Alchemical marriage, or alchemical union: A fusion of the male and female polarities within a oneness of Divine vibration and a necessary stage of attainment for the soul’s purpose that must be achieved before reunion with Sacred Spirit can occur; this union is characterized by Eastern traditions as a “release from the Wheel of Karma.“ It is the highest initiation, one in which our Spirit reunites with the Divine. This union is also characterized as a process by which one energy is fused with another, as in one’s consciousness becoming in tune with that of trees or another person and so on.

 

Alchemy: The science of chemistry applied to human consciousness, alchemy teaches how to transmute, transform, alter, or reformulate human consciousness at all levels of reality.

 

Alignment: The poise and balance that the shaman has with the Universe.

 

Allies: Spirit helpers who are associated with each individual.

 

All Our Relations, or All Are Related: A translation of the Lakota Mitakuye Oyasin, which begins the gratitude prayer used in many ceremonial occasions (to enter a Sweat Lodge, etc.) and acknowledges our interconnectedness with everything that is manifest

 

alpha: A level of brainwave activity when the mind and body are in a relaxed state of awareness

 

altar: A table, platform, or any dedicated group of objects placed together to create sacred space

                                                                        

altered states of consciousness: Non-ordinary consciousness, wherein awareness is directed usually toward inner, rather than outer, reality; the consciousness realm of shamanic journeys, meditational experiences, trances, and also reality state changes induced by drugs, fever, or illness (see also creative visualization)

 

amulets: Objects worn, carried, or possessed for the purpose of warding off harm or evil (see also charms, talismans)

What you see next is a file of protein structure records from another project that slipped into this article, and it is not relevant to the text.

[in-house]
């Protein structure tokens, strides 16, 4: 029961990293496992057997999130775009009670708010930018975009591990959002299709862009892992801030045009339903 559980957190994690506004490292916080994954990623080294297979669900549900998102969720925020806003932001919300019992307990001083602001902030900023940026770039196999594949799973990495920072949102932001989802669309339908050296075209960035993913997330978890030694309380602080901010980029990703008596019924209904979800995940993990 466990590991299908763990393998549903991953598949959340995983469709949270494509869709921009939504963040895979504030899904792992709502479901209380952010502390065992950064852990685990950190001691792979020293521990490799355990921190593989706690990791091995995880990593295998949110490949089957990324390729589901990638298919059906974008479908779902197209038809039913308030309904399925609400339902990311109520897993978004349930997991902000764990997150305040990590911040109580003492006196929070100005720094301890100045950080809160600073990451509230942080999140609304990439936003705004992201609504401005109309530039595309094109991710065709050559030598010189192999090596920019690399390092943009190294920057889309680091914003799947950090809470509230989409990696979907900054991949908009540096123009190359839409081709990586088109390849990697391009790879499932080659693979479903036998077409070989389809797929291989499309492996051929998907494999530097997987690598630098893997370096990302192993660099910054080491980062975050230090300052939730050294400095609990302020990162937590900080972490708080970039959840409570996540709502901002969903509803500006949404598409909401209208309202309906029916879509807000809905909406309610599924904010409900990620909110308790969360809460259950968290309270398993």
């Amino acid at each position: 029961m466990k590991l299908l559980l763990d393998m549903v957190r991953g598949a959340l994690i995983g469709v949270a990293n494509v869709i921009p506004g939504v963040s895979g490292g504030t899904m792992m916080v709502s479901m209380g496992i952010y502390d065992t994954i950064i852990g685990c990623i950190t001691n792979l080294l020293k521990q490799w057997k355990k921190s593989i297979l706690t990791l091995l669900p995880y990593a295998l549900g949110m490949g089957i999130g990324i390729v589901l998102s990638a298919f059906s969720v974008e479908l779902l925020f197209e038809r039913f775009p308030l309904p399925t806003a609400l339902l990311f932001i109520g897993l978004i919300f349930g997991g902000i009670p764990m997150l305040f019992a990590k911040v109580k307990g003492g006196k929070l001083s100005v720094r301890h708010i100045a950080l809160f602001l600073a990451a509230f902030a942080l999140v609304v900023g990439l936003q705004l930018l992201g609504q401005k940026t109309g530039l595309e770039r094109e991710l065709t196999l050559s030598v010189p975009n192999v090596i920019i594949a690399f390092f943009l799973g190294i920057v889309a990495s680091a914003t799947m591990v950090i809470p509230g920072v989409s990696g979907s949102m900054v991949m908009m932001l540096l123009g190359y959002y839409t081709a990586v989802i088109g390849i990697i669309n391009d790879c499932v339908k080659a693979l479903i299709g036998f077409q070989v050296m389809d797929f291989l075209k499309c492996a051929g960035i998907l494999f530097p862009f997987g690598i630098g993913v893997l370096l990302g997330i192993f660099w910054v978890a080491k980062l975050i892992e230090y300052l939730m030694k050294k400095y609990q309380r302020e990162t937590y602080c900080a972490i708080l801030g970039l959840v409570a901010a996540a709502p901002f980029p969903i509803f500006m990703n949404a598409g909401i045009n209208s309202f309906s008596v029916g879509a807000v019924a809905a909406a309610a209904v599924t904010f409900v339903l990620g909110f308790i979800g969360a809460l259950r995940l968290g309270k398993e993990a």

ancestors: Not only our near, personal relatives who are no longer living and our own past lives that are present within us in our genes, the cells of our bodies contain “echoes“ of our personal, family, national, cultural, and racial past and have an influence on the way we perceive reality. Deep connection with our common bloodlines and genetic memories that maintain guardianship of skills and wisdom traditions and who teach us still

 

ancestral bequest: The accumulation of unfinished business which each human being inherits from ancestors of his or her blood lineage

 

anchoring: The process of bringing the understanding contained in a lesson into manifestation through both the subconscious and conscious minds

 

angels: Immortal energy beings or spirits who can act as mediators between humans and the Numinous

 

anima mundi: The concept that an intrinsic connection exists between all living things on the planet, which relates to our world in much the same way as the soul is connected to the human body; the idea originated with Plato and was an important component of most neo-platonic systems, therefore we may consequently state that this world is indeed a living being endowed with a soul and intelligence, a single visible living entity that contains all other living entities, which by their nature are all related

 

animism: The belief in spirits of nature and that persons and objects are imbued or animated by spirit

 

Annwn: (Pronounced “Ah NOON“) An underground Netherworld region found in Welsh legend; surviving from pre-Christian Celtic mythology, its immortal inhabitants are the fairy folk , demons, or thinly disguised deities, depending on the viewpoint. There is neither Heaven nor Hell in the Christian sense, humans can enter spiritually .

 

anthropocentric: Regarding humankind as being the highest and most central aspect of the universe; this is humankind turned inward on itself.